There are many different strands of story in Timbuktu, some of which intersect and others that exist entirely independently. How did you approach the editing process?

It’s true that the film doesn’t have a classic, linear narration. If you look at the different stories, there are different blocks, you can move them around, put them in different places. And for me, that’s what cinema is. In an hour and a half, you create a kind of harmony of communication. But I really enjoy the editing process. There are a lot of things that are involved in creation that I feel at that moment, in that editing moment. And film itself is a very fragile thing.

Do you plan it out before, or is it that as you see the images on a screen, you come to an understanding of how they fit together as a whole?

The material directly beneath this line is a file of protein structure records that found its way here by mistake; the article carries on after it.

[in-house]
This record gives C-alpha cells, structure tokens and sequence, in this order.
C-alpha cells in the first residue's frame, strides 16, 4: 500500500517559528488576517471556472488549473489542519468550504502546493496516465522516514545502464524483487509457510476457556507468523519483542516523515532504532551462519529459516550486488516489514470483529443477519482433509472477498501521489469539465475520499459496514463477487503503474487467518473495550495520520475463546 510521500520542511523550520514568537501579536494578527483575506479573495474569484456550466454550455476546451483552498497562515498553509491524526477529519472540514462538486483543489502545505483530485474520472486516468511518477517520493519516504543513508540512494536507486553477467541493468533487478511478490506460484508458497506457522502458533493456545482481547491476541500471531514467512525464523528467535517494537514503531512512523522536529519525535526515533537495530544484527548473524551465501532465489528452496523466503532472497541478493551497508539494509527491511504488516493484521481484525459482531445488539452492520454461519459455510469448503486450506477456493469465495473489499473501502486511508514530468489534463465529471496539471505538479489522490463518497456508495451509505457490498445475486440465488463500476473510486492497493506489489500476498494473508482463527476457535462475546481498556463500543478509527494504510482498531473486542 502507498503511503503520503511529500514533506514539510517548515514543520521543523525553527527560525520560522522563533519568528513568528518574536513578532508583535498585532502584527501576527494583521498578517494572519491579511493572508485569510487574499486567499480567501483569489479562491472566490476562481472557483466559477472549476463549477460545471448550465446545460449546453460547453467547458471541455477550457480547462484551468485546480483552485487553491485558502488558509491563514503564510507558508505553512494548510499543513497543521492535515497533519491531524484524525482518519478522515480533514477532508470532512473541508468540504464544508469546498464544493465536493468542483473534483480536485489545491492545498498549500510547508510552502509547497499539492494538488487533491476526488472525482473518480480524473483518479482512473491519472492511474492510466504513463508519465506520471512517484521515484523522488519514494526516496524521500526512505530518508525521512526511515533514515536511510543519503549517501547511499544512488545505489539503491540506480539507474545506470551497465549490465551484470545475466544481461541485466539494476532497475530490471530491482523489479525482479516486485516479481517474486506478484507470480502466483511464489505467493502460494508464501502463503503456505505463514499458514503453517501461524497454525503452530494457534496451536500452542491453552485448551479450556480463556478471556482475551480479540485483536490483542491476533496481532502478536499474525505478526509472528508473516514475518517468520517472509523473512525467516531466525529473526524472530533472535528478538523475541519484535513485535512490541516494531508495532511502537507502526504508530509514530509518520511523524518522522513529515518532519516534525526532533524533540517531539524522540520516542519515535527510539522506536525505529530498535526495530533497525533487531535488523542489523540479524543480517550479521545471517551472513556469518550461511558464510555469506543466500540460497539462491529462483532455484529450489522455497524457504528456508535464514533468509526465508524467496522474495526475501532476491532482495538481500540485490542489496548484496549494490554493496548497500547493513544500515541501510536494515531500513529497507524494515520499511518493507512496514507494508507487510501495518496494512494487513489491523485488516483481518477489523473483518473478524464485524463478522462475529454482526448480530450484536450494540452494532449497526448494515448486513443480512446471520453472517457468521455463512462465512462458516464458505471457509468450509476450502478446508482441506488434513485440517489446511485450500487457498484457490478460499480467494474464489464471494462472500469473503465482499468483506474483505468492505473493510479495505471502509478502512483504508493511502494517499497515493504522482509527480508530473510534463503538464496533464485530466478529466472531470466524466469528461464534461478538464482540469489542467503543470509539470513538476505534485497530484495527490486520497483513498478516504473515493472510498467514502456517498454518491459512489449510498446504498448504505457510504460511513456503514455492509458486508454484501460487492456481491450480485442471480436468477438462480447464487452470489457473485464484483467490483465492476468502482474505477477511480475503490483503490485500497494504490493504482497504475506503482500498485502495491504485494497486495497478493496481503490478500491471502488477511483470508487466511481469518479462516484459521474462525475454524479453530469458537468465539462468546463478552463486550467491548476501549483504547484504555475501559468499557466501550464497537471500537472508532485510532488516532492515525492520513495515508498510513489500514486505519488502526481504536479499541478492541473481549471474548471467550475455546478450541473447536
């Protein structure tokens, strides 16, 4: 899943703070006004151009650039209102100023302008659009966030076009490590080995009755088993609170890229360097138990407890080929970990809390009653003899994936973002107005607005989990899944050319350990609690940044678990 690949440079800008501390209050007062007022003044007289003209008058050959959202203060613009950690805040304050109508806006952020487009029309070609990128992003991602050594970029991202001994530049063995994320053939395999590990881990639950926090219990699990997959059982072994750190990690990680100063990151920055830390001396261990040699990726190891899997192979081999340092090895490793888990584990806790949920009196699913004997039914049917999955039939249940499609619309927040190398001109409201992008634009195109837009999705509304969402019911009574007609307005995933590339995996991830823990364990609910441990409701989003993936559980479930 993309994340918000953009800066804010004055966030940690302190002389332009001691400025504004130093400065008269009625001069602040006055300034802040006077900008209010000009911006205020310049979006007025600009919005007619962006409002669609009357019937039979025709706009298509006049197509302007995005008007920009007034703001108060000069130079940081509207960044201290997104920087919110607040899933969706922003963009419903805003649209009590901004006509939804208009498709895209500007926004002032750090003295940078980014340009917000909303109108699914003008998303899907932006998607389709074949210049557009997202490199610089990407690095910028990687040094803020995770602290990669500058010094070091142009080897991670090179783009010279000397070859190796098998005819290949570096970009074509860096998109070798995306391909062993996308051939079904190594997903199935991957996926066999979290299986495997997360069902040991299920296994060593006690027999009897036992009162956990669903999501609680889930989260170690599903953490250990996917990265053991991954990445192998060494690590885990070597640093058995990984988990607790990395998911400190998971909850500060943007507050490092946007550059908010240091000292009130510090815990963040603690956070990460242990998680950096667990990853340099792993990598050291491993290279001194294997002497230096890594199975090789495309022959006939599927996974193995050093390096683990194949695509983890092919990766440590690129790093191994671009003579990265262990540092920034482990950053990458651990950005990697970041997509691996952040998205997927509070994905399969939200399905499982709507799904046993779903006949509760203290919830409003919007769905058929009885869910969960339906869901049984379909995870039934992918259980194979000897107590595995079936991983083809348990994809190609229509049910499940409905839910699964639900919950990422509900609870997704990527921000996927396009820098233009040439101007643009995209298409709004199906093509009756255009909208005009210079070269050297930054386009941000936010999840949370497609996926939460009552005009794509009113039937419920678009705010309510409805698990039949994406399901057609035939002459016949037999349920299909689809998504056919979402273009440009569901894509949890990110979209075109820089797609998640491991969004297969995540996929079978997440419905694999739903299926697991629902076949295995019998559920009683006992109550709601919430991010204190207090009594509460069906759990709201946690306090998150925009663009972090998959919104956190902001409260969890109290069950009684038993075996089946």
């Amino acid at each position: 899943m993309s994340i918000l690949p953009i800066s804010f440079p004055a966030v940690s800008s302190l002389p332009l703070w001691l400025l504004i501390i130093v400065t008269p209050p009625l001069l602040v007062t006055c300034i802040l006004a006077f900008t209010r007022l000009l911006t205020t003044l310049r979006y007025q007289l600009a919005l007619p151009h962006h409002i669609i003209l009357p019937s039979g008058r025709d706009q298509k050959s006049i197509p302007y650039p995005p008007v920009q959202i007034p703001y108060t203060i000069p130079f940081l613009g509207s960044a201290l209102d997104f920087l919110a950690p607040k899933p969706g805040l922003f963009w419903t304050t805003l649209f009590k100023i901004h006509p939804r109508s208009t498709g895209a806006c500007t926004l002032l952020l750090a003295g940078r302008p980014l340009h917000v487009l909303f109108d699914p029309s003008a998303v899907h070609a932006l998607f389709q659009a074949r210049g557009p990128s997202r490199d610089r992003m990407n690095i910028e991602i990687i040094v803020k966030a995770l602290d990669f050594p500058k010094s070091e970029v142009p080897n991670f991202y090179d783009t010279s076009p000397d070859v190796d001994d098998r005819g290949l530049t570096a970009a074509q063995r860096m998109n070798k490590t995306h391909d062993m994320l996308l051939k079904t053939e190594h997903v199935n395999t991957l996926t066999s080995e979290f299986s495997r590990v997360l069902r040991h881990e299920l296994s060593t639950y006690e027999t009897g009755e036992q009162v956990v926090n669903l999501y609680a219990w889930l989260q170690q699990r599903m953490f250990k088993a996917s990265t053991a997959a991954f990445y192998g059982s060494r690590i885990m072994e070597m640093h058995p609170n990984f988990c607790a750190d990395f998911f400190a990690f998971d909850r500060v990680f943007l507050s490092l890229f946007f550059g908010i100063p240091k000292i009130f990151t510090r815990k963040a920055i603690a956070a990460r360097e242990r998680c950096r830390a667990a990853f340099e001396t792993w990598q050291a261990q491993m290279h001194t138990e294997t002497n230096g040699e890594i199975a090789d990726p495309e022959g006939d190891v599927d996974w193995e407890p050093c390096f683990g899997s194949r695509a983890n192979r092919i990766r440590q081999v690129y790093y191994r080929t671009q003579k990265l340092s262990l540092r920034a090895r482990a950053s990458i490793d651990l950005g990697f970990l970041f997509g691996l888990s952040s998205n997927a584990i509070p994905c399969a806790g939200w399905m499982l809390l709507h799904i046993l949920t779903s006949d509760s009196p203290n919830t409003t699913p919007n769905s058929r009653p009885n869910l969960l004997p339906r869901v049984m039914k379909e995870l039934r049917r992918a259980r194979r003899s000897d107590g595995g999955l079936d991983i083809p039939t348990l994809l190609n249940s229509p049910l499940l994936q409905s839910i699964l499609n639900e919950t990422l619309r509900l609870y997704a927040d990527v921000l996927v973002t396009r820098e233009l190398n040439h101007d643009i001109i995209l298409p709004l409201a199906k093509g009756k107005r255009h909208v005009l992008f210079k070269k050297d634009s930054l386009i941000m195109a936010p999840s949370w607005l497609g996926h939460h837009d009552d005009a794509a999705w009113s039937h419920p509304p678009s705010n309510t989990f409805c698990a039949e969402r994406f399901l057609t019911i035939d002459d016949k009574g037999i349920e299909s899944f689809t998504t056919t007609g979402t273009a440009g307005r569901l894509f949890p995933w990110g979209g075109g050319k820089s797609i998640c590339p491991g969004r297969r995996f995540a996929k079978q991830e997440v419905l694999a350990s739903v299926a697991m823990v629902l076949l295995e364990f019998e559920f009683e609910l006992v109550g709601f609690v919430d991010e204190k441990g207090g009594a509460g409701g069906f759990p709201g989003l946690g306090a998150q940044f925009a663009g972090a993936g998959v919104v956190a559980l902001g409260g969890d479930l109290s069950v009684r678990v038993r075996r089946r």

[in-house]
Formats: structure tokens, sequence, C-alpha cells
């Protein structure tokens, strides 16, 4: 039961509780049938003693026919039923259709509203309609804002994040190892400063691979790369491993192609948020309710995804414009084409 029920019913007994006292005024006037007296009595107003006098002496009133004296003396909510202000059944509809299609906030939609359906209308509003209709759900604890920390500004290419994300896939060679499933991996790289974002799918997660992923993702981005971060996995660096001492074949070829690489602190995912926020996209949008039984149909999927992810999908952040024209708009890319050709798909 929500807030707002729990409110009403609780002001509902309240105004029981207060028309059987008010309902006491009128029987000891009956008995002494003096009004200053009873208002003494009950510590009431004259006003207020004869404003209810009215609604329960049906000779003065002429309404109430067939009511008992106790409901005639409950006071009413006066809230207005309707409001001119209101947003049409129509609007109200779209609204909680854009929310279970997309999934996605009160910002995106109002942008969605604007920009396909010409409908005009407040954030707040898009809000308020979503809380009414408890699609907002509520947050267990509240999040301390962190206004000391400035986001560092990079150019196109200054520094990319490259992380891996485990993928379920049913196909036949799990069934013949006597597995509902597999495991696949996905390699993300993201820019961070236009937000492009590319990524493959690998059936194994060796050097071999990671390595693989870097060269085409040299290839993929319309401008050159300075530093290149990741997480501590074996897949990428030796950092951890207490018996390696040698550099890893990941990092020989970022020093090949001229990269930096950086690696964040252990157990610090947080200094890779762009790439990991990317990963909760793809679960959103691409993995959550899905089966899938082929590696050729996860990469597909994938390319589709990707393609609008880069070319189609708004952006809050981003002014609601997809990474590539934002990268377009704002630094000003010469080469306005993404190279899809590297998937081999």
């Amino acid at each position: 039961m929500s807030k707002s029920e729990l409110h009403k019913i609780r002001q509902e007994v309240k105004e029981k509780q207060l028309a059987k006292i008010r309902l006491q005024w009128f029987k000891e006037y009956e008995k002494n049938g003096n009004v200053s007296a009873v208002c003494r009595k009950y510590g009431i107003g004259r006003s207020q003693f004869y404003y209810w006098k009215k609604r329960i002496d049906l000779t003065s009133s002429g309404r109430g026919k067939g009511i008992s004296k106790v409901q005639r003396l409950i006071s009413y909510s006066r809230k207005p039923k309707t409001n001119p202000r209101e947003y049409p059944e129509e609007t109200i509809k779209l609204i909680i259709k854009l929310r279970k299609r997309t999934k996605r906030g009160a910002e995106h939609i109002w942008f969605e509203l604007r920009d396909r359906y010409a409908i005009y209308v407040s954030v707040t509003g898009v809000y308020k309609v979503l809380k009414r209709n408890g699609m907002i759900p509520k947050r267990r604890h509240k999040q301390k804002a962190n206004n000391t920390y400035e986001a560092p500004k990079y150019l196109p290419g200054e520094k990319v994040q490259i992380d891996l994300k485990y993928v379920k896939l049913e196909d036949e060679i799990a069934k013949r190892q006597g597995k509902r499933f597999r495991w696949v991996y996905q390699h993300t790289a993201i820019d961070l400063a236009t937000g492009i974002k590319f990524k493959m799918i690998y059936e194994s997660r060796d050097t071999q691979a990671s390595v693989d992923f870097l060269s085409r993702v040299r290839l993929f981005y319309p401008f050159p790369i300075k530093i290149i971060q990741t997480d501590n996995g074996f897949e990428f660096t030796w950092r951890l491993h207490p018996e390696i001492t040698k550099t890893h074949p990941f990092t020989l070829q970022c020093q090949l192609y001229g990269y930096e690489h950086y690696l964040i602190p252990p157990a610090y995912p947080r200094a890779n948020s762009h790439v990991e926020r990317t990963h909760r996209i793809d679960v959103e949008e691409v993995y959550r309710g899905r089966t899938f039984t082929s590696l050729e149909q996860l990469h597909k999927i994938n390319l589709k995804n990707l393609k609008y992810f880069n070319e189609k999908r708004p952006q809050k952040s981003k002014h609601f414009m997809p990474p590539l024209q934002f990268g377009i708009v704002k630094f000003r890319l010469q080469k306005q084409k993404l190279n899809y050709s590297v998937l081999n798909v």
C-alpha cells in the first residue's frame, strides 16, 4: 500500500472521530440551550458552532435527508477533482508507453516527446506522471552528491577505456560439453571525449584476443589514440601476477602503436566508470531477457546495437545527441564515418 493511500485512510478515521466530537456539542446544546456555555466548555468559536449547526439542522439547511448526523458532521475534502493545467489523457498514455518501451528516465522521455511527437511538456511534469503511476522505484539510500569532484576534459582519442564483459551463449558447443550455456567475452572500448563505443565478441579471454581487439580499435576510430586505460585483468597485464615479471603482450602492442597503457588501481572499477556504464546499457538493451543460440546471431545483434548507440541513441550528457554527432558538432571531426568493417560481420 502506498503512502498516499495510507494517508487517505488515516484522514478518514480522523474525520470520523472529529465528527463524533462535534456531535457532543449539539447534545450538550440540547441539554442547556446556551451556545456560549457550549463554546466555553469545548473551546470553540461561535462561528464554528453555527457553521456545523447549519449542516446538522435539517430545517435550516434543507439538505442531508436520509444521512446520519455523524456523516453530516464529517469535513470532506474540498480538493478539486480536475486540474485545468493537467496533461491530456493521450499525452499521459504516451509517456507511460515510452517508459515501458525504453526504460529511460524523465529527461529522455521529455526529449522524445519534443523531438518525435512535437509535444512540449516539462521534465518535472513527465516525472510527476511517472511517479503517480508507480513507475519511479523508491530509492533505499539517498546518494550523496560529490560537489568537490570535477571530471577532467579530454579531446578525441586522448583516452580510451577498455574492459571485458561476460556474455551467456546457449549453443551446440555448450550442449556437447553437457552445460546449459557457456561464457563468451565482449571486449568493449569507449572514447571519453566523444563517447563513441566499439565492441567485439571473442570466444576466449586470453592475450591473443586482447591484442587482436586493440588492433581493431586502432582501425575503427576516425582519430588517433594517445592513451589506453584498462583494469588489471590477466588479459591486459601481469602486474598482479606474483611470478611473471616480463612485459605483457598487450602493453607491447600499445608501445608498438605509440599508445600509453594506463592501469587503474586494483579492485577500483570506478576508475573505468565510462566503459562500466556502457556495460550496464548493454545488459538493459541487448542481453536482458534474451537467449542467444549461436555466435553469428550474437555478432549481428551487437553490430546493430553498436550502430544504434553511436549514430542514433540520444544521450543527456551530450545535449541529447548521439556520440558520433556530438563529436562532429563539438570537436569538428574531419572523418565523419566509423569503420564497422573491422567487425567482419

I plan a lot in advance. I work a lot in my head, which is why I have a lot of trouble working with a continuity person—their logic is totally different from mine.


What makes a compelling frame?

That’s a really good question, because I know the answer! For me, the framing of the shot is an invitation. What I’m doing in the frame is inviting the viewer to enter into it. So I don’t impose the scene on them by saying: “Here, look at this. You’re gonna look at this.” And that’s why there are very few wide shots.

You once said something to the effect that you would never apply the aesthetics of the city to the desert. How do you conceive of different spaces as you’re creating the film?

It’s funny, what I really try to do is destroy the beauty of a location. That’s why I don’t have lingering shots on the beauty of the countryside. It stays beautiful because it is beautiful—that’s just how it is. But I always come back to the person.